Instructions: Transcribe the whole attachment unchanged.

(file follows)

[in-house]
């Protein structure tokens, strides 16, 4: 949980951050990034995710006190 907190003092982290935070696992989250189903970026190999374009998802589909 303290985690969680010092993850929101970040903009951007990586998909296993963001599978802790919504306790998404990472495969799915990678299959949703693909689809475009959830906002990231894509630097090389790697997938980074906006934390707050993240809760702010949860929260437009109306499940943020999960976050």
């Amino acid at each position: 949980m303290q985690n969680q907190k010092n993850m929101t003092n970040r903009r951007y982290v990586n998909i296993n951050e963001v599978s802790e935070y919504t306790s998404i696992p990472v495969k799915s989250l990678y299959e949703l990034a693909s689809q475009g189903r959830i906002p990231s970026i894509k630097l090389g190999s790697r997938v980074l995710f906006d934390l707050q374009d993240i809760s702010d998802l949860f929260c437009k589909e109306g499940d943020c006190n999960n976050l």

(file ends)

[in-house]
């Protein structure tokens, strides 16, 4: 949980951050990034995710006190 907190003092982290935070696992989250189903970026190999374009998802589909 303290985690969680010092993850929101970040903009951007990586998909296993963001599978802790919504306790998404990472495969799915990678299959949703693909689809475009959830906002990231894509630097090389790697997938980074906006934390707050993240809760702010949860929260437009109306499940943020999960976050």
């Amino acid at each position: 949980m303290q985690n969680q907190k010092n993850m929101t003092n970040r903009r951007y982290v990586n998909i296993n951050e963001v599978s802790e935070y919504t306790s998404i696992p990472v495969k799915s989250l990678y299959e949703l990034a693909s689809q475009g189903r959830i906002p990231s970026i894509k630097l090389g190999s790697r997938v980074l995710f906006d934390l707050q374009d993240i809760s702010d998802l949860f929260c437009k589909e109306g499940d943020c006190n999960n976050l």